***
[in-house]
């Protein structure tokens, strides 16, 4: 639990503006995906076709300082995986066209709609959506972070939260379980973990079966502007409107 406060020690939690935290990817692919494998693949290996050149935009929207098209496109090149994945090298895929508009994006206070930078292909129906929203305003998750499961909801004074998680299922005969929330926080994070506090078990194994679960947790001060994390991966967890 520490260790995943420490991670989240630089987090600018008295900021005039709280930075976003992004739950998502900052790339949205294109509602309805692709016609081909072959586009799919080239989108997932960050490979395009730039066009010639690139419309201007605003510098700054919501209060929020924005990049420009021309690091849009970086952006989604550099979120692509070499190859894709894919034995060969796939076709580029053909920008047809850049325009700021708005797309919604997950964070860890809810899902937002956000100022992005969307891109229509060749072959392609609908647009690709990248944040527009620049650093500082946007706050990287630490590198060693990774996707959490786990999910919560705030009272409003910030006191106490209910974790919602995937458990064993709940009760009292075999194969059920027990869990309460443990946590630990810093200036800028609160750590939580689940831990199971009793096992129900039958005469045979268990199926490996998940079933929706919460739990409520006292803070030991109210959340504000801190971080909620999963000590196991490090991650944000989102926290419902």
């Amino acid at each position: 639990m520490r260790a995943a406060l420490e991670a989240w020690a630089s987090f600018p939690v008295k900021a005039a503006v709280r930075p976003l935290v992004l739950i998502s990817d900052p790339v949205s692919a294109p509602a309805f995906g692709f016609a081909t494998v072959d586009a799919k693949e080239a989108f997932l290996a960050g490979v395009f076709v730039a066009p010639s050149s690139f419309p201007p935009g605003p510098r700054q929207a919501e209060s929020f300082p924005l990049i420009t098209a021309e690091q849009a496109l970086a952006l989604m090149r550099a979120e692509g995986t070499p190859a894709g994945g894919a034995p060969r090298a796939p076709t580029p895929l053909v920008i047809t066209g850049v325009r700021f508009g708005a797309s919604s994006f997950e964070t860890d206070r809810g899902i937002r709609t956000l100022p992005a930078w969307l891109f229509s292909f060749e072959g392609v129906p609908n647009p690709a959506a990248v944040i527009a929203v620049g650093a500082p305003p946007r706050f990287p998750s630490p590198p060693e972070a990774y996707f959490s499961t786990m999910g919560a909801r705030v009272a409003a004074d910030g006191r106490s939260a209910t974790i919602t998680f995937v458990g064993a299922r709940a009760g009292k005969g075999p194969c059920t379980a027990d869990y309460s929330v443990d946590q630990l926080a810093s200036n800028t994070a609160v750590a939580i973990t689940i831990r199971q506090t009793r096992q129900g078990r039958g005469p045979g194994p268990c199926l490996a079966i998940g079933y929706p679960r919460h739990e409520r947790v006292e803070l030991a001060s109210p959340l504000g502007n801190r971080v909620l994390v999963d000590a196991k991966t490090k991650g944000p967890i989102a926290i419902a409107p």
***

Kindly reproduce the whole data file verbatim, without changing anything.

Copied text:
[in-house]
């Protein structure tokens, strides 16, 4: 639990503006995906076709300082995986066209709609959506972070939260379980973990079966502007409107 406060020690939690935290990817692919494998693949290996050149935009929207098209496109090149994945090298895929508009994006206070930078292909129906929203305003998750499961909801004074998680299922005969929330926080994070506090078990194994679960947790001060994390991966967890 520490260790995943420490991670989240630089987090600018008295900021005039709280930075976003992004739950998502900052790339949205294109509602309805692709016609081909072959586009799919080239989108997932960050490979395009730039066009010639690139419309201007605003510098700054919501209060929020924005990049420009021309690091849009970086952006989604550099979120692509070499190859894709894919034995060969796939076709580029053909920008047809850049325009700021708005797309919604997950964070860890809810899902937002956000100022992005969307891109229509060749072959392609609908647009690709990248944040527009620049650093500082946007706050990287630490590198060693990774996707959490786990999910919560705030009272409003910030006191106490209910974790919602995937458990064993709940009760009292075999194969059920027990869990309460443990946590630990810093200036800028609160750590939580689940831990199971009793096992129900039958005469045979268990199926490996998940079933929706919460739990409520006292803070030991109210959340504000801190971080909620999963000590196991490090991650944000989102926290419902």
């Amino acid at each position: 639990m520490r260790a995943a406060l420490e991670a989240w020690a630089s987090f600018p939690v008295k900021a005039a503006v709280r930075p976003l935290v992004l739950i998502s990817d900052p790339v949205s692919a294109p509602a309805f995906g692709f016609a081909t494998v072959d586009a799919k693949e080239a989108f997932l290996a960050g490979v395009f076709v730039a066009p010639s050149s690139f419309p201007p935009g605003p510098r700054q929207a919501e209060s929020f300082p924005l990049i420009t098209a021309e690091q849009a496109l970086a952006l989604m090149r550099a979120e692509g995986t070499p190859a894709g994945g894919a034995p060969r090298a796939p076709t580029p895929l053909v920008i047809t066209g850049v325009r700021f508009g708005a797309s919604s994006f997950e964070t860890d206070r809810g899902i937002r709609t956000l100022p992005a930078w969307l891109f229509s292909f060749e072959g392609v129906p609908n647009p690709a959506a990248v944040i527009a929203v620049g650093a500082p305003p946007r706050f990287p998750s630490p590198p060693e972070a990774y996707f959490s499961t786990m999910g919560a909801r705030v009272a409003a004074d910030g006191r106490s939260a209910t974790i919602t998680f995937v458990g064993a299922r709940a009760g009292k005969g075999p194969c059920t379980a027990d869990y309460s929330v443990d946590q630990l926080a810093s200036n800028t994070a609160v750590a939580i973990t689940i831990r199971q506090t009793r096992q129900g078990r039958g005469p045979g194994p268990c199926l490996a079966i998940g079933y929706p679960r919460h739990e409520r947790v006292e803070l030991a001060s109210p959340l504000g502007n801190r971080v909620l994390v999963d000590a196991k991966t490090k991650g944000p967890i989102a926290i419902a409107p």